At this point in the tour, we met Brian Prewitt, who is the sixth master distiller in the History of A. Smith Bowman (aka The boss man). Brian started working within the brewing Industry at New Belgium and Great Divide, then went into the winery side and worked at Gallo. He learned more about the aging process through that. Eventually he fell into making spirits, which is what he’s done for the past 18 years. When asked why he switched to spirits, he said, “What drew me into spirits was the distillation process; being able to have a little more control of the overall flavor profile, to take something that has a certain note in the fermentation and then just resuscitate it.” They test the fermenting mixture about every six months, pulling from various lots to see where they are and how it is developing.
Around the corner, Brian took us to the holding tank where his award-winning Port Barrel is mixed. In 2017, after winning an award for their Isaac Bowman Port Barrel Finished Bourbon, they added it to the products they offer. This huge barrel never gets more than half empty to keep a consistent flavor profile for the port barrel offering. The port is from a Portuguese ruby port, while still blending in some Virginia port to keep it pure to style. I could see Brian’s love and pride for what he does as he took us through all of this. It’s amazing to think about the amount of waiting involved in making your creation available for people to try. Brian took us through the process for all these fine offerings, including some experiments on both bourbon and whisky using vanilla and oak. This is where I learned that all bourbon is whisky, but not all whisky is bourbon. Confused? Yeah, well, to be bourbon, whisky basically has to be in newly charred oak barrels and 51% corn.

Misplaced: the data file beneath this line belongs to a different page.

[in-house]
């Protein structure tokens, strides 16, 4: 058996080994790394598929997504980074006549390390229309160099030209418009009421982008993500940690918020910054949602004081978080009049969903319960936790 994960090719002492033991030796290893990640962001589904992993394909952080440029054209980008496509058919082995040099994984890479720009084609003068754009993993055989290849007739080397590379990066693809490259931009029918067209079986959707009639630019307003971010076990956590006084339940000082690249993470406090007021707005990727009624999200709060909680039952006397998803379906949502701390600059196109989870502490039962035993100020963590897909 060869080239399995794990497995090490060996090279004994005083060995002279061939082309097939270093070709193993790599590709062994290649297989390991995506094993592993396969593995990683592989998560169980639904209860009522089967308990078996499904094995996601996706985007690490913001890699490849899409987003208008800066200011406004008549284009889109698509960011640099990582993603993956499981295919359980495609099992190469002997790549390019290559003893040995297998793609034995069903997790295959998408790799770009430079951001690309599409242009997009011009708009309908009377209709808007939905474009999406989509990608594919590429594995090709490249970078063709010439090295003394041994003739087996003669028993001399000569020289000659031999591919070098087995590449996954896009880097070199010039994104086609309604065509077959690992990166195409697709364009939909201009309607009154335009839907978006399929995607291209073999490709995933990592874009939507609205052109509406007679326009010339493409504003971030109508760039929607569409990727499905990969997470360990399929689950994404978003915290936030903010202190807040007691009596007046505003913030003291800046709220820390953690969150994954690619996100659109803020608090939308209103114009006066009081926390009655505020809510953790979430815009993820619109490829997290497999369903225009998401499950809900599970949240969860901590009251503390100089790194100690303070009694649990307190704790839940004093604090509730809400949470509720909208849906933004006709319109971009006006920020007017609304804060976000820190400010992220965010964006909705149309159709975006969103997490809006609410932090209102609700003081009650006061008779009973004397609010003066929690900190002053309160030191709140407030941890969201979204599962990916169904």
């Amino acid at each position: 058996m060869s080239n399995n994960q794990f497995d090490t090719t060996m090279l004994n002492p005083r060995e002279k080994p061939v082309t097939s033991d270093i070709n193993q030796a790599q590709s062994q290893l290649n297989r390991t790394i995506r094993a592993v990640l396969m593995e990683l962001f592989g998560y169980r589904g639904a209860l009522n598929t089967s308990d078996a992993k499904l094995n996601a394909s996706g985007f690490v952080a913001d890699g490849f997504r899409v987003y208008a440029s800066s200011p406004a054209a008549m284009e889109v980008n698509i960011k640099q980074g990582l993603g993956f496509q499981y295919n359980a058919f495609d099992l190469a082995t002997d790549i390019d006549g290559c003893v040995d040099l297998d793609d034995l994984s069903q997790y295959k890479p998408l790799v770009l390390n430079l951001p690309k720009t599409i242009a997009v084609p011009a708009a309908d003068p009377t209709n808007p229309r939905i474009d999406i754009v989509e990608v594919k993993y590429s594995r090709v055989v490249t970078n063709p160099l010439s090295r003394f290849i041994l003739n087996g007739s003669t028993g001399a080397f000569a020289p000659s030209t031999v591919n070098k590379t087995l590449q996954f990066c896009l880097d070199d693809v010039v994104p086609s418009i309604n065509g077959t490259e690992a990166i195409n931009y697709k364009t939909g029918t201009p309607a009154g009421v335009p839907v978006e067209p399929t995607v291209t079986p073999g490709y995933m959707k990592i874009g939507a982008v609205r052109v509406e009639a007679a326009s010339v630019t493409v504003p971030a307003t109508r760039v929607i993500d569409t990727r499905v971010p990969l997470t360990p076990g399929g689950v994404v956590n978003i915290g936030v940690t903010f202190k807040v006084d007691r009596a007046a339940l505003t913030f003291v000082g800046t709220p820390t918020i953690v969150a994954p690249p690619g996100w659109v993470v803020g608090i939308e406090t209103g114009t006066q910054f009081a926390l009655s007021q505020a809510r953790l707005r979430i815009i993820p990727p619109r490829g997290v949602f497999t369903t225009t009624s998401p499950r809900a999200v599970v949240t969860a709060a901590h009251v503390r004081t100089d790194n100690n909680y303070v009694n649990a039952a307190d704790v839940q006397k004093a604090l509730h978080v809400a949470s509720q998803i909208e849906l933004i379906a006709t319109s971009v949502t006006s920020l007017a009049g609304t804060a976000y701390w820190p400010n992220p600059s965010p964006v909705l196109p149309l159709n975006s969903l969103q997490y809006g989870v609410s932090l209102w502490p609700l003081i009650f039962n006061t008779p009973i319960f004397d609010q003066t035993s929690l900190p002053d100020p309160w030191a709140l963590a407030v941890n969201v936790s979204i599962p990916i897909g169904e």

We traveled through the facility to a few different areas of the distillery, exploring the various styles Bowman produces. Some of these areas are huge holding facilities that go on and on. Each spot has its own very particular wonderful aroma that I want to bottle and sell somehow. We ended up in the tasting room to finish our tour, and got to the best part: being able to taste these spirits. We went down the lineup of Bourbons, from Bowman Brothers, John J. Bowman Single Barrel, and the Isaac Bowman Port Barrel. All of them were, of course, amazing, with the Port and Single being the standouts. We also tried the Rum, Cane & Coffee, and the botanical gins. The botanical gins I actually found to be quite nice, even though I’m not a huge gin fan with the heavy juniper background. These used other types of botanicals to get their flavor, and I actually enjoyed that a lot more. My favorite so far was a surprise: the Mary Hite Bowman Caramel Cream Bourbon. This is one that I really loved and certainly like more than the Irish creams I have had.
After we’d done quite a bit of tasting, Brian came over and surprised us with a bottle of the Cask Strength 10-year release (which was only available by lottery). I have had a decent amount of various whiskys and bourbons over the years, and I have a decent palate for these big bourbons. This one actually blew me away. I know, here I am talking about the place, getting the tour and buying the ticket. But seriously — this one is something special. It felt like it washed over me, gave me straight-up chills. I have since tried to find it and can’t seem to get it in stores yet. Once I can, though, I can’t wait to revisit.
Overall, our trip to A. Smith Bowman Distillery was a great visit and tour, one I highly recommend to people interested in a pure Virginia offering. The people there at Bowman’s are passionate about what they do and happy to share their history and process. Oh, and you get to try some amazing bourbons to boot. Thank you to Carrie and Brian for taking the time to show us around personally and be so accommodating to us newbies.
Visit A. Smith Bowmans in Fredericksburg for your own tour and tasting.
Photos by R. Anthony Harris